(b) In Air Vice Marshal S.L. Chhabra, VSM (Retd.) v. Union of India4, this Court observed: “……No oblique motive has been suggested on behalf of the appellant against any of the members of the Selection Board and there is no reason or occasion for us to infer such motive on the part of the members of the Selection Board for denying the promotion to the appellant with reference to the year 1987. Public interest should be the primary consideration of all Selection Boards, constituted for selecting candidates, for promotion to the higher posts, but it is all the more important in respect of Selection Boards, meant for selecting officers for higher posts in the Indian Air Force. The court cannot encroach over this power, by substituting its own view and opinion…..”

(c) In Union of India v. Lt. General Rajendra Singh Kadyan (Supra), this Court observed: “…..Critical analysis or appraisal of the file by the Court may neither be conducive to the interests of the officers concerned or for the morale of the entire force. Maybe one may emphasize one aspect rather than the other but in the appraisal of the total profile, the entire service profile has been taken care of by the authorities concerned and we cannot substitute our view to that of the authorities.

It is a well-known principle of administrative law that when relevant considerations have been taken note of and irrelevant aspects have been eschewed from consideration and that no relevant aspect has been ignored and the administrative decisions have nexus with the facts on record, the same cannot be attacked on merits. Judicial review is permissible only to the extent of finding whether the process in reaching decision has been observed correctly and not the decision as such…..” (d) Further, in Surinder Shukla v. Union of India5, it was observed:

“11. Considering the comparative batch merit, if the Selection Board did not recommend the name of the appellant for promotion to the rank of Colonel which appears to have been approved by the Chief of Army Staff, it is not for the court exercising power of judicial review to enter into the merit of the decision. The Selection Board was constituted by senior officers presided over by an officer of the rank of Lt. General. It has been contended before us that the Selection Board was not even aware of the identity of the candidates considered by them because only in the member data sheet all the informations of the candidates required to be considered by the Selection Board are stated, but the identity of the officers is not disclosed. The appellant moreover did not allege any mala fide against the members of the Selection Board…..”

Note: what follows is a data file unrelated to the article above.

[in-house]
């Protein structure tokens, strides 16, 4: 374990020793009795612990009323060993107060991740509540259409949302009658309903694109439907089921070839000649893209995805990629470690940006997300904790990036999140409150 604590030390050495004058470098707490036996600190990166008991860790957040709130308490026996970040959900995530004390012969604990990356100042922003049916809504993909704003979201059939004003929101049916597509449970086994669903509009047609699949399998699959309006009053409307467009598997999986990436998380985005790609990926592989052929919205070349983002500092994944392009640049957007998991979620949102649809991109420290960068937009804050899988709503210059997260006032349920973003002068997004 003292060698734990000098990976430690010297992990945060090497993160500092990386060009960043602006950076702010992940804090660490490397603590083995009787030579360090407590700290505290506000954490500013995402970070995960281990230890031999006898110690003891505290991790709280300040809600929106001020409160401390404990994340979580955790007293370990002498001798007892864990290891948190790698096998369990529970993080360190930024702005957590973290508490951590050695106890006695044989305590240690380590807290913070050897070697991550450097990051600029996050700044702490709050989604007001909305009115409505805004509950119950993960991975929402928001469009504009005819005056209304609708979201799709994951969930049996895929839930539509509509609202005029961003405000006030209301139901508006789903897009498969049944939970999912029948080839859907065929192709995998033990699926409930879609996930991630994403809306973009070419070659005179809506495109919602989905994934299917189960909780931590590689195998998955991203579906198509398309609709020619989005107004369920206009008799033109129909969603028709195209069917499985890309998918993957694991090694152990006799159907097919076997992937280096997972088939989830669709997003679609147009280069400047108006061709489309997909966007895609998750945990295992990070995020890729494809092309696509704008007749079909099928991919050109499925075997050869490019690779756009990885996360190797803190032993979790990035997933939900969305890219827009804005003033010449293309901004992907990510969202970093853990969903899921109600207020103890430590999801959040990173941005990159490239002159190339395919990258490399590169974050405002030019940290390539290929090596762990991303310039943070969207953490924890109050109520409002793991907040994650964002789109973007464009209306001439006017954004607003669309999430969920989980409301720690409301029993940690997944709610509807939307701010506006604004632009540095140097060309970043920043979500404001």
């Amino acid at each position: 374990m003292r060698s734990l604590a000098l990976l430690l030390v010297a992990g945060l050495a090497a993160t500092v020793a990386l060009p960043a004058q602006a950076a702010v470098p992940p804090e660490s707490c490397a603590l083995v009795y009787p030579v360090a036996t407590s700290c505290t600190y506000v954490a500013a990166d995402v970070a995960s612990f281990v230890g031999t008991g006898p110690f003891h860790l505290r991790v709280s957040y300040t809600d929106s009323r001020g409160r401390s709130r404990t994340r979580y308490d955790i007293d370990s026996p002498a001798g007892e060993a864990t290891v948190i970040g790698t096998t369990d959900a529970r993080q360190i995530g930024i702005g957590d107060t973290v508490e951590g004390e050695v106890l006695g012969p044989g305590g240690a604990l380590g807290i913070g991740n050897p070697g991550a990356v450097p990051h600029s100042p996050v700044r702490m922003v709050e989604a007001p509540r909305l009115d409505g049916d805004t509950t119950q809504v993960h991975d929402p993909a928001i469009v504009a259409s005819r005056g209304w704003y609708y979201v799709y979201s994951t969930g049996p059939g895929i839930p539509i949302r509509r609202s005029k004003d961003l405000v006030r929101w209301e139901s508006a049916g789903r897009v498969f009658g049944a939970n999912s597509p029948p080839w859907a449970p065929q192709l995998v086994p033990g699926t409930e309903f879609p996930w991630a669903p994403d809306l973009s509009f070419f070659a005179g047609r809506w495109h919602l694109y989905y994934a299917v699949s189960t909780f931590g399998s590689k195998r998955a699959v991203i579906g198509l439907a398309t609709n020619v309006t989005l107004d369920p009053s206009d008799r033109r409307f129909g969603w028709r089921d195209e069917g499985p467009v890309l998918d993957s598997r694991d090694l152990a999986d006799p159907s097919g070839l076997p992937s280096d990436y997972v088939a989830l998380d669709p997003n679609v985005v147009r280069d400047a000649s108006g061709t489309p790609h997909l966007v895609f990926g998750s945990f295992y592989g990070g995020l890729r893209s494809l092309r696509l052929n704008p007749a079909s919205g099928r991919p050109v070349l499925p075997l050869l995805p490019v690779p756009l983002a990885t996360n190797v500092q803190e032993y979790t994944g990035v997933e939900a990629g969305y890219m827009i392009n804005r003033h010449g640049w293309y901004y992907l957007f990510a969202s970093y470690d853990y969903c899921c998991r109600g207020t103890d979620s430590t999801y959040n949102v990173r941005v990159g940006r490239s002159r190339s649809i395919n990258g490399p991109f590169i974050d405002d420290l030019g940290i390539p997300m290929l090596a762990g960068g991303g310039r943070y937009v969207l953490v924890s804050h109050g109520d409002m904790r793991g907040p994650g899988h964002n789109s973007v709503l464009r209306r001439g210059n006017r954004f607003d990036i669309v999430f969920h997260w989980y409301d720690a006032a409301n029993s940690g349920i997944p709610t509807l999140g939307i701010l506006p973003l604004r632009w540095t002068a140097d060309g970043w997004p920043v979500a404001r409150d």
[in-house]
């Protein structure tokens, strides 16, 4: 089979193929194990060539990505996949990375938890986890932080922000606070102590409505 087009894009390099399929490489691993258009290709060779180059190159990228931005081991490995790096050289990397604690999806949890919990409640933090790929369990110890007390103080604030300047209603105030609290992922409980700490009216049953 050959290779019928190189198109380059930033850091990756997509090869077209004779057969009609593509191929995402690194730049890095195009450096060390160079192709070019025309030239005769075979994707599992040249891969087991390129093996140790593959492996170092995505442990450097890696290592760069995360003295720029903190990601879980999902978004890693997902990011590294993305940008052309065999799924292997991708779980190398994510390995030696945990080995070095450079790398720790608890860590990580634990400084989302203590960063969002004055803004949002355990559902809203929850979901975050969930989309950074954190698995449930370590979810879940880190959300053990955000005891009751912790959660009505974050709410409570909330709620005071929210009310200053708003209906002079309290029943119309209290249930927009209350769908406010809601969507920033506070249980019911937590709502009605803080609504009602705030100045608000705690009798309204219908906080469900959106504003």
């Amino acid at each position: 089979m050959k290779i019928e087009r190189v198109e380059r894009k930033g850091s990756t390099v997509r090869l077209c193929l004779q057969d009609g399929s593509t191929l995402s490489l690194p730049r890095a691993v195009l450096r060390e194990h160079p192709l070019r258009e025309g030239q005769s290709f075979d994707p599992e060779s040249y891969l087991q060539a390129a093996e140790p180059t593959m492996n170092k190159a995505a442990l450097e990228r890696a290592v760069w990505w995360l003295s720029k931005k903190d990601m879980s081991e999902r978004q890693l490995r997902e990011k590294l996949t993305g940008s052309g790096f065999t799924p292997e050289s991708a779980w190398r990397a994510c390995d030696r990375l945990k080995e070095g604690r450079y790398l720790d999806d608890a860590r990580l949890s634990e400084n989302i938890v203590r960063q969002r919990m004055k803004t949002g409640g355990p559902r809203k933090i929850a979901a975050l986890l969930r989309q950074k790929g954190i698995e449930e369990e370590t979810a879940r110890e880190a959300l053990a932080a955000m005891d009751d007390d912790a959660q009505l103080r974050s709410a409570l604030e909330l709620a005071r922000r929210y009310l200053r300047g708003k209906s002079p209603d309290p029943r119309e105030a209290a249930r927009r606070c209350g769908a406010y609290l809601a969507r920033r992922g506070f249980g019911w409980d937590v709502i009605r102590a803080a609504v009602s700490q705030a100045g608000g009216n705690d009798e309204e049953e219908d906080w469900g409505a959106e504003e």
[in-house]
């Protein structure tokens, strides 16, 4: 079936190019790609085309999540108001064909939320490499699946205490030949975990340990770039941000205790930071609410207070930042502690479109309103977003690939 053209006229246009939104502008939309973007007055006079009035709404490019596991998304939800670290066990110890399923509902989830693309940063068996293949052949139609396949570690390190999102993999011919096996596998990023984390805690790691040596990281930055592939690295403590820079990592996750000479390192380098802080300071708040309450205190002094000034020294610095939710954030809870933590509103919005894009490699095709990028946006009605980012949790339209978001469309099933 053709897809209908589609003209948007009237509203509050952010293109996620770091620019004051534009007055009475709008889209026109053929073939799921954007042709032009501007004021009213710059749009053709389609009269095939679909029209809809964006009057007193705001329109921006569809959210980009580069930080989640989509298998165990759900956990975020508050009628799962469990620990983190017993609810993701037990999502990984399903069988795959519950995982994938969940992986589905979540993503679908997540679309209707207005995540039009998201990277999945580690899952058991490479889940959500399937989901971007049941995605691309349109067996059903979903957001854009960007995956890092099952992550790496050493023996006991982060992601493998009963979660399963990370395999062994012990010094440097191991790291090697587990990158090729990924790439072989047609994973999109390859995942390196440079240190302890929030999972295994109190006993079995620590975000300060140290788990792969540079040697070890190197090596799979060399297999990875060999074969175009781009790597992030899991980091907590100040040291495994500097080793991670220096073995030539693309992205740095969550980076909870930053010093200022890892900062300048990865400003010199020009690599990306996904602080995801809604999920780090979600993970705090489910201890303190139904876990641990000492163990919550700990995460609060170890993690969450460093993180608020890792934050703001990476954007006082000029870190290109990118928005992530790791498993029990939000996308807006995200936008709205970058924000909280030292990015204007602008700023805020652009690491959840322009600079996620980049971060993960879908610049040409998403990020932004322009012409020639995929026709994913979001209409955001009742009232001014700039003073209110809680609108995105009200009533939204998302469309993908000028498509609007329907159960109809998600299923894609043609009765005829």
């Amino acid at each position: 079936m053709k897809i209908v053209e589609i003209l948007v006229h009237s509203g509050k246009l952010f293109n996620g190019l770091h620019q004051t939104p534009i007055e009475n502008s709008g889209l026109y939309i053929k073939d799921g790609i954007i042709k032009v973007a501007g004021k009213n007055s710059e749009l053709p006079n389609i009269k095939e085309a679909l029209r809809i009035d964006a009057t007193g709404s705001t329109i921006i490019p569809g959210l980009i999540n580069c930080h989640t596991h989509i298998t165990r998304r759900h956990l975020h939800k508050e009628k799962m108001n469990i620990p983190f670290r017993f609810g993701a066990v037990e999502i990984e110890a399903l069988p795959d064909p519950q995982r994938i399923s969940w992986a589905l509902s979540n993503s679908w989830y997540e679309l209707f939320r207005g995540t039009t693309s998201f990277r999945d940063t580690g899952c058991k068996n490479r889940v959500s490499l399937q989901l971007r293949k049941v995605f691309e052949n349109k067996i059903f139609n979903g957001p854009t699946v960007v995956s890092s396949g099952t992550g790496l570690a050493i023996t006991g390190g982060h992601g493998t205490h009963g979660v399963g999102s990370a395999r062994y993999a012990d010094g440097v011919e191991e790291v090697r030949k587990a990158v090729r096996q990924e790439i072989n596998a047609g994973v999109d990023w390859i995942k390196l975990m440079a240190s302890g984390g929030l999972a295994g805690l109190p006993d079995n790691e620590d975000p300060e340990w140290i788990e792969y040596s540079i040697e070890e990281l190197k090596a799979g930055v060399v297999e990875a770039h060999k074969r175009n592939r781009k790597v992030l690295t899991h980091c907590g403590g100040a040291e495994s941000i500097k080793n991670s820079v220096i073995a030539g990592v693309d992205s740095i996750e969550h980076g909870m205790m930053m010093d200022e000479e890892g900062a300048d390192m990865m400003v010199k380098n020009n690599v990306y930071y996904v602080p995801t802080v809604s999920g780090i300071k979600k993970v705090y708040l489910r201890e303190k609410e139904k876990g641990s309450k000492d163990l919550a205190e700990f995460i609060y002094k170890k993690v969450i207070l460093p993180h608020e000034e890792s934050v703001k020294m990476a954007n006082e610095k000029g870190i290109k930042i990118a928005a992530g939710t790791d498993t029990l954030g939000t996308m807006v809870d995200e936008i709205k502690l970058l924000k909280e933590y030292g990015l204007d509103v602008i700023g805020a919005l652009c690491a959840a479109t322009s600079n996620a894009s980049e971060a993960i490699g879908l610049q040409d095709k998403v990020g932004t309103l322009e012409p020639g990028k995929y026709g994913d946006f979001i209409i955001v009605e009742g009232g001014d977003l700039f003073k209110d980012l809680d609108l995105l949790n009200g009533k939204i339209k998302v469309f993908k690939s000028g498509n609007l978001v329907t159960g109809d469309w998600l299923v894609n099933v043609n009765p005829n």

6. The first question that arises is regarding the significance of the expression “consequential benefits” as used in the order dated 20.11.2013. The matter which was directly in issue and under consideration was the correctness and validity of General Court Martial proceedings. While annulling the findings and effect of such General Court Martial proceedings, the idea was to confer those benefits which the officer stood denied directly as a result of pendency of such proceedings. Such benefits would therefore be those which are easily quantifiable namely those in the nature of loss of salary, emoluments and other benefits. But the expression cannot be construed to mean that even promotions which are strictly on the basis of comparative merit and selection must also stand conferred upon the officer.

It is true that as a result of pendency of the General Court Martial proceedings the respondent was kept out of service for nearly nine years and as such his profile would show inadequacy to a certain extent. On the other hand the Department was also denied of proper assessment of the profile of the respondent for those years. The correct approach in the matter is the one which was considered by this Court in Lt. Col. K. D. Gupta v. Union of India and Others6 as under:-

“8. The respondents have maintained that the petitioner has not served in the appropriate grades for the requisite period and has not possessed the necessary experience and training and consequential assessment of ability which are a precondition for promotion. The defence services have their own peculiarities and special requirements. The considerations which apply to other government servants in the matter of promotion cannot as a matter of course be applied to defence personnel of the petitioner’s category and rank.

Requisite experience, consequent exposure and appropriate review are indispensable for according promotion and the petitioner, therefore, cannot be given promotions as claimed by him on the basis that his batchmates have earned such promotions. Individual capacity and special qualities on the basis of assessment have to be found but in the case of the petitioner these are not available. We find force in the stand of the respondents and do not accept the petitioner’s contention that he can be granted promotion to the higher ranks as claimed by him by adopting the promotions obtained by his batchmates as the measure.”